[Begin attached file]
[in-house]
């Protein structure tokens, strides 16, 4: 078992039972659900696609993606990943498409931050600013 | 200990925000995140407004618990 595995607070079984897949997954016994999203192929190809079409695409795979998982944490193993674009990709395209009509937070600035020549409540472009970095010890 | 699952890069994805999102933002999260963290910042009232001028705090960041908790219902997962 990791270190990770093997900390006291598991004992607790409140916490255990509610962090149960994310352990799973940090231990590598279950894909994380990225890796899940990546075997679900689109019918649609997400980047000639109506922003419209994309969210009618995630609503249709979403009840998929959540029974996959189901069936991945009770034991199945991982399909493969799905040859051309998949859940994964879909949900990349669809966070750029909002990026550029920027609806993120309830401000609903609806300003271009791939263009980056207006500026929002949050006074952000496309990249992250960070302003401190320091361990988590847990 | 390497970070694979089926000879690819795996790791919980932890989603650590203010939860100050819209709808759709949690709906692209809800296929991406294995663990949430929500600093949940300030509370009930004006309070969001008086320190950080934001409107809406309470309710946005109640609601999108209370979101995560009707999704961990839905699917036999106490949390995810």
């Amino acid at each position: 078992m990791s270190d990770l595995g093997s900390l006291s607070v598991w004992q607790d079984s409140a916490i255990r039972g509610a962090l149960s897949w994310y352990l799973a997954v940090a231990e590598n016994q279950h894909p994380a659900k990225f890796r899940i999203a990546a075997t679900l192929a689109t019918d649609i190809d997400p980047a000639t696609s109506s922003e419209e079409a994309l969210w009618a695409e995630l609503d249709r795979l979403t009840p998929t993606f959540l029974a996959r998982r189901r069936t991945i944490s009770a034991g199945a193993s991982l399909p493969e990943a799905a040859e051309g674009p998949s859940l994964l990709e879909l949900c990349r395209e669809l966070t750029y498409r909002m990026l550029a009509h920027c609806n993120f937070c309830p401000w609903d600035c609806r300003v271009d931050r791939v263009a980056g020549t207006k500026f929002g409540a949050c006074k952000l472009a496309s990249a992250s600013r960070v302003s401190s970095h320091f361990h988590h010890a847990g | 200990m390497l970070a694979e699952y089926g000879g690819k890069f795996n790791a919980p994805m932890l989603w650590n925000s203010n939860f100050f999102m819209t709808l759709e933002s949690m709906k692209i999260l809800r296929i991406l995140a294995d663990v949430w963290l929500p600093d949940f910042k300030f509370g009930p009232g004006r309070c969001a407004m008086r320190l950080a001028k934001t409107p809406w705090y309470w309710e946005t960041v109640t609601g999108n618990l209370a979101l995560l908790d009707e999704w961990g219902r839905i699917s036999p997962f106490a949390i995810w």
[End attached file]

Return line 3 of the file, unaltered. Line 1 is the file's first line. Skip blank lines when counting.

């Amino acid at each position: 078992m990791s270190d990770l595995g093997s900390l006291s607070v598991w004992q607790d079984s409140a916490i255990r039972g509610a962090l149960s897949w994310y352990l799973a997954v940090a231990e590598n016994q279950h894909p994380a659900k990225f890796r899940i999203a990546a075997t679900l192929a689109t019918d649609i190809d997400p980047a000639t696609s109506s922003e419209e079409a994309l969210w009618a695409e995630l609503d249709r795979l979403t009840p998929t993606f959540l029974a996959r998982r189901r069936t991945i944490s009770a034991g199945a193993s991982l399909p493969e990943a799905a040859e051309g674009p998949s859940l994964l990709e879909l949900c990349r395209e669809l966070t750029y498409r909002m990026l550029a009509h920027c609806n993120f937070c309830p401000w609903d600035c609806r300003v271009d931050r791939v263009a980056g020549t207006k500026f929002g409540a949050c006074k952000l472009a496309s990249a992250s600013r960070v302003s401190s970095h320091f361990h988590h010890a847990g | 200990m390497l970070a694979e699952y089926g000879g690819k890069f795996n790791a919980p994805m932890l989603w650590n925000s203010n939860f100050f999102m819209t709808l759709e933002s949690m709906k692209i999260l809800r296929i991406l995140a294995d663990v949430w963290l929500p600093d949940f910042k300030f509370g009930p009232g004006r309070c969001a407004m008086r320190l950080a001028k934001t409107p809406w705090y309470w309710e946005t960041v109640t609601g999108n618990l209370a979101l995560l908790d009707e999704w961990g219902r839905i699917s036999p997962f106490a949390i995810w």